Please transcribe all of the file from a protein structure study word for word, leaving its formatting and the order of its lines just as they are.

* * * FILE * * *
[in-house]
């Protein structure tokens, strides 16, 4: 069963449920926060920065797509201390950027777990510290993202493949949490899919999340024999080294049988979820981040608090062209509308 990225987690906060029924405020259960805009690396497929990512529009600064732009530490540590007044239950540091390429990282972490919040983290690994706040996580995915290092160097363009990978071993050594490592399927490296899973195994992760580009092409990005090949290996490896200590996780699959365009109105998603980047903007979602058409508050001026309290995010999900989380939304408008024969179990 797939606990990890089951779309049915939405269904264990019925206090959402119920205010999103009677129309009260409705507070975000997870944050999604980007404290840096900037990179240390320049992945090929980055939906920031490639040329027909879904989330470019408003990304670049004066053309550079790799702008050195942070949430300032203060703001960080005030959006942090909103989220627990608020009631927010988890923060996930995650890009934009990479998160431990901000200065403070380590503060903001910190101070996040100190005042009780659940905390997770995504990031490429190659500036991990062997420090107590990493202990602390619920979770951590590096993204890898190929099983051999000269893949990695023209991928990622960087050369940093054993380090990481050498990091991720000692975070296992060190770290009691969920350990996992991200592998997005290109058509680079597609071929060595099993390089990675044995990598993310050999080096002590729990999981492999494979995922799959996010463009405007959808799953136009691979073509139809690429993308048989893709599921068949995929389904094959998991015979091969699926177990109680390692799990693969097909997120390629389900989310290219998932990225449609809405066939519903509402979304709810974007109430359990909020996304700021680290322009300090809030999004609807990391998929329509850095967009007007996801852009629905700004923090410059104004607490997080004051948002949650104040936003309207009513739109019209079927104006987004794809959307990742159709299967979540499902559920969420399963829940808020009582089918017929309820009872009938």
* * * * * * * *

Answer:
[in-house]
């Protein structure tokens, strides 16, 4: 069963449920926060920065797509201390950027777990510290993202493949949490899919999340024999080294049988979820981040608090062209509308 990225987690906060029924405020259960805009690396497929990512529009600064732009530490540590007044239950540091390429990282972490919040983290690994706040996580995915290092160097363009990978071993050594490592399927490296899973195994992760580009092409990005090949290996490896200590996780699959365009109105998603980047903007979602058409508050001026309290995010999900989380939304408008024969179990 797939606990990890089951779309049915939405269904264990019925206090959402119920205010999103009677129309009260409705507070975000997870944050999604980007404290840096900037990179240390320049992945090929980055939906920031490639040329027909879904989330470019408003990304670049004066053309550079790799702008050195942070949430300032203060703001960080005030959006942090909103989220627990608020009631927010988890923060996930995650890009934009990479998160431990901000200065403070380590503060903001910190101070996040100190005042009780659940905390997770995504990031490429190659500036991990062997420090107590990493202990602390619920979770951590590096993204890898190929099983051999000269893949990695023209991928990622960087050369940093054993380090990481050498990091991720000692975070296992060190770290009691969920350990996992991200592998997005290109058509680079597609071929060595099993390089990675044995990598993310050999080096002590729990999981492999494979995922799959996010463009405007959808799953136009691979073509139809690429993308048989893709599921068949995929389904094959998991015979091969699926177990109680390692799990693969097909997120390629389900989310290219998932990225449609809405066939519903509402979304709810974007109430359990909020996304700021680290322009300090809030999004609807990391998929329509850095967009007007996801852009629905700004923090410059104004607490997080004051948002949650104040936003309207009513739109019209079927104006987004794809959307990742159709299967979540499902559920969420399963829940808020009582089918017929309820009872009938």